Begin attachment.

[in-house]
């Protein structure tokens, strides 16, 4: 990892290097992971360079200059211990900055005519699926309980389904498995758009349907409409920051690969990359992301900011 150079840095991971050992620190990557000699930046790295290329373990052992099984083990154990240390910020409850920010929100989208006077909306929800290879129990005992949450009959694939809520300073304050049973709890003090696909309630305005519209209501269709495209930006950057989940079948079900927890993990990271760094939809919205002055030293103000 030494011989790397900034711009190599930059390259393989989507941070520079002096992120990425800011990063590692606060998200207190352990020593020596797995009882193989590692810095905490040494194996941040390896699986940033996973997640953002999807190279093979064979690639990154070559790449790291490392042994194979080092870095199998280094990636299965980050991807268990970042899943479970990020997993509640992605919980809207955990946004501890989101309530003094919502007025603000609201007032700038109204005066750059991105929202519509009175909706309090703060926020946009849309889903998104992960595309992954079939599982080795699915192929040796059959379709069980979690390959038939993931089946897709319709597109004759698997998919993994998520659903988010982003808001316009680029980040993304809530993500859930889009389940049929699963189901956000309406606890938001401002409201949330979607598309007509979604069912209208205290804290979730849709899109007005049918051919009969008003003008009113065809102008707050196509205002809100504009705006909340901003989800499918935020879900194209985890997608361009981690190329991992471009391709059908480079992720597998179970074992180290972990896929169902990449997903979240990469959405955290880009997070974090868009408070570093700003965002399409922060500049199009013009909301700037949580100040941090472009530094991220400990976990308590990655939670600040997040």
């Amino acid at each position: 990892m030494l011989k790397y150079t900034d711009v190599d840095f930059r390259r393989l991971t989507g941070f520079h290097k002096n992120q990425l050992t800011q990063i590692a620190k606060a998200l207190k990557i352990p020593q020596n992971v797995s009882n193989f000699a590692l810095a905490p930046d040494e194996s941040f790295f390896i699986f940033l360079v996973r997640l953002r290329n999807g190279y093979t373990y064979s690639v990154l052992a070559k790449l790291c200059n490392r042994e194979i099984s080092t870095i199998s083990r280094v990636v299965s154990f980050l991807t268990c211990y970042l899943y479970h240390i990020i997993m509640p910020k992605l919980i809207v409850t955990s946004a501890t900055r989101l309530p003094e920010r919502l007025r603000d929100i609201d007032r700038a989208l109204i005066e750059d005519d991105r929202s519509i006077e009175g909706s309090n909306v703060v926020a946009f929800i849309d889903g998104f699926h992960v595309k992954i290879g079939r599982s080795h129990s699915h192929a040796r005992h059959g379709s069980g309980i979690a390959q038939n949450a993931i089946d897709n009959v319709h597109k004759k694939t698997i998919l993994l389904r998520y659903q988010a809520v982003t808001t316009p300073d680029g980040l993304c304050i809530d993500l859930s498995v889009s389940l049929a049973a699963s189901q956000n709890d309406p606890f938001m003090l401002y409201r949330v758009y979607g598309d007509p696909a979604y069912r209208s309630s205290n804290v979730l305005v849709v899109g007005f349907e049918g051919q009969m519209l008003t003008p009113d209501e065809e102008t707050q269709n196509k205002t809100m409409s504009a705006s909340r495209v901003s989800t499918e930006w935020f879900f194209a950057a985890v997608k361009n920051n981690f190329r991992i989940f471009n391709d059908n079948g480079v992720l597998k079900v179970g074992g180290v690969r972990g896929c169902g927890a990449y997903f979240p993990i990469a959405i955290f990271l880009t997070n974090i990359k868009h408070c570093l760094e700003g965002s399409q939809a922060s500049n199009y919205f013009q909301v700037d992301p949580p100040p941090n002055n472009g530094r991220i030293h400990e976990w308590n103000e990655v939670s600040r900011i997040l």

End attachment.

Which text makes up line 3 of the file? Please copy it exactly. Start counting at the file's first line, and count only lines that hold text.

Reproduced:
């Amino acid at each position: 990892m030494l011989k790397y150079t900034d711009v190599d840095f930059r390259r393989l991971t989507g941070f520079h290097k002096n992120q990425l050992t800011q990063i590692a620190k606060a998200l207190k990557i352990p020593q020596n992971v797995s009882n193989f000699a590692l810095a905490p930046d040494e194996s941040f790295f390896i699986f940033l360079v996973r997640l953002r290329n999807g190279y093979t373990y064979s690639v990154l052992a070559k790449l790291c200059n490392r042994e194979i099984s080092t870095i199998s083990r280094v990636v299965s154990f980050l991807t268990c211990y970042l899943y479970h240390i990020i997993m509640p910020k992605l919980i809207v409850t955990s946004a501890t900055r989101l309530p003094e920010r919502l007025r603000d929100i609201d007032r700038a989208l109204i005066e750059d005519d991105r929202s519509i006077e009175g909706s309090n909306v703060v926020a946009f929800i849309d889903g998104f699926h992960v595309k992954i290879g079939r599982s080795h129990s699915h192929a040796r005992h059959g379709s069980g309980i979690a390959q038939n949450a993931i089946d897709n009959v319709h597109k004759k694939t698997i998919l993994l389904r998520y659903q988010a809520v982003t808001t316009p300073d680029g980040l993304c304050i809530d993500l859930s498995v889009s389940l049929a049973a699963s189901q956000n709890d309406p606890f938001m003090l401002y409201r949330v758009y979607g598309d007509p696909a979604y069912r209208s309630s205290n804290v979730l305005v849709v899109g007005f349907e049918g051919q009969m519209l008003t003008p009113d209501e065809e102008t707050q269709n196509k205002t809100m409409s504009a705006s909340r495209v901003s989800t499918e930006w935020f879900f194209a950057a985890v997608k361009n920051n981690f190329r991992i989940f471009n391709d059908n079948g480079v992720l597998k079900v179970g074992g180290v690969r972990g896929c169902g927890a990449y997903f979240p993990i990469a959405i955290f990271l880009t997070n974090i990359k868009h408070c570093l760094e700003g965002s399409q939809a922060s500049n199009y919205f013009q909301v700037d992301p949580p100040p941090n002055n472009g530094r991220i030293h400990e976990w308590n103000e990655v939670s600040r900011i997040l």